There seems little else to do other than to grab a cup of coffee. So we go to the smallest and most overpopulated cafe I’ve ever sipped in, presumably set up that way so patrons can experience the discomfort of an astronaut living in the space station.

My son keeps finding new ways to fall out with me, at one point bawling because he doesn’t like the way I opened his packet of crisps. I’m continually nudged and bumped by passing customers, invariably at the exact moment when I’ve got a mug of scalding black coffee just inches from my face.

It’s all going so badly that I ask my son if he wants to leave. I offer instead to take him to an adventure playground. He ignores me. I’m not sure he’s even heard me.

But then some other family members turn up to meet us, including my son’s three-year-old cousin. Presumably the logic is if we’re going to be miserable, we might as well all be miserable together. However, having more familiar faces here does reinforce my son’s confidence and we’re ready to have another crack at the craft activities.

In one packed room children are making astronauts out of plasticine. A very kind staff member welcomes us and then proceeds to show my son how to build his own spaceman. I’m presuming she has been chosen for this job because she has some artistic talent, perhaps some Tony Hart inspired gift for making things. Then she presents us with a slab of plasticine which resembles a limp phallus, rather than an astronaut. We decide to proceed on our own.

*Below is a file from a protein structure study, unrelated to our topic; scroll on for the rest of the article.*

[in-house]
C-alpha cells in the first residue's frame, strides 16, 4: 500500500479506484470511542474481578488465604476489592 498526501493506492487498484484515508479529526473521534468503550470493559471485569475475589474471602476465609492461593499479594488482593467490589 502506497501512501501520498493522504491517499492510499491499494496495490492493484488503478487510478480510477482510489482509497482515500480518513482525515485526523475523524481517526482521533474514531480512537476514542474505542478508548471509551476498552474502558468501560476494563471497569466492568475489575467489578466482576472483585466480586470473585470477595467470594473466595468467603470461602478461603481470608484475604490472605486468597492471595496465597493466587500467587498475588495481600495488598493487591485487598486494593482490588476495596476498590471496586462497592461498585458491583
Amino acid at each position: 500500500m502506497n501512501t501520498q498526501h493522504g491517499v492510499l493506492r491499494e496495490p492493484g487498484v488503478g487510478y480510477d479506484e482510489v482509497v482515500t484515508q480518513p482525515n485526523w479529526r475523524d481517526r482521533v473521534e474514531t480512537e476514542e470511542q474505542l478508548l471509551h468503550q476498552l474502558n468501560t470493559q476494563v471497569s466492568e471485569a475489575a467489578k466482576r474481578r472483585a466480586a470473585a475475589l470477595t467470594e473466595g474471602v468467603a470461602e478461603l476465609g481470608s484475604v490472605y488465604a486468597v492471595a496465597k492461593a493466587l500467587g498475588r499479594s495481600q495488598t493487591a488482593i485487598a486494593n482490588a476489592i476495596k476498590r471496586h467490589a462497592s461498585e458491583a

Soon we have our own clumsily assembled spaceman and an egg carton which I pass off as a spaceship.

Then we go to the dressing up and video game room, full of models of space shuttles, telescopes and space stations. It’s fun for a bit but quickly descends into a series of tantrums, with the two cousins apparently competing to be the most pink-eyed and lachrymose.

They argue over the choice of two seemingly identical space helmets and bawl over other children spoiling the game where they burst imaginary bubbles with their feet. At one point the weeping has become so persistent that I lift my son and ask him why he’s crying.

Between sobs he responds: ‘I….can’t….remember….’

We manage to put in most of the afternoon in this way, keeping an eye on our watches, thinking about what’s a decent amount of time before we go home. When we eventually announce our departure there are more inevitable tantrums. I manage to calm my son down with gentle hugs and encouragement. Then he asks.

‘So, are we going to the adventure playground now then?’

My explanation that it’s too late for that brings another flood. His tears mix with the rain as we walk back to the car. It feels like the rain, and the tears, will never end.

We tried very hard to make it an educational day. I did learn something. One day on Mercury lasts almost 59 earth days. So does one wet day as a parent.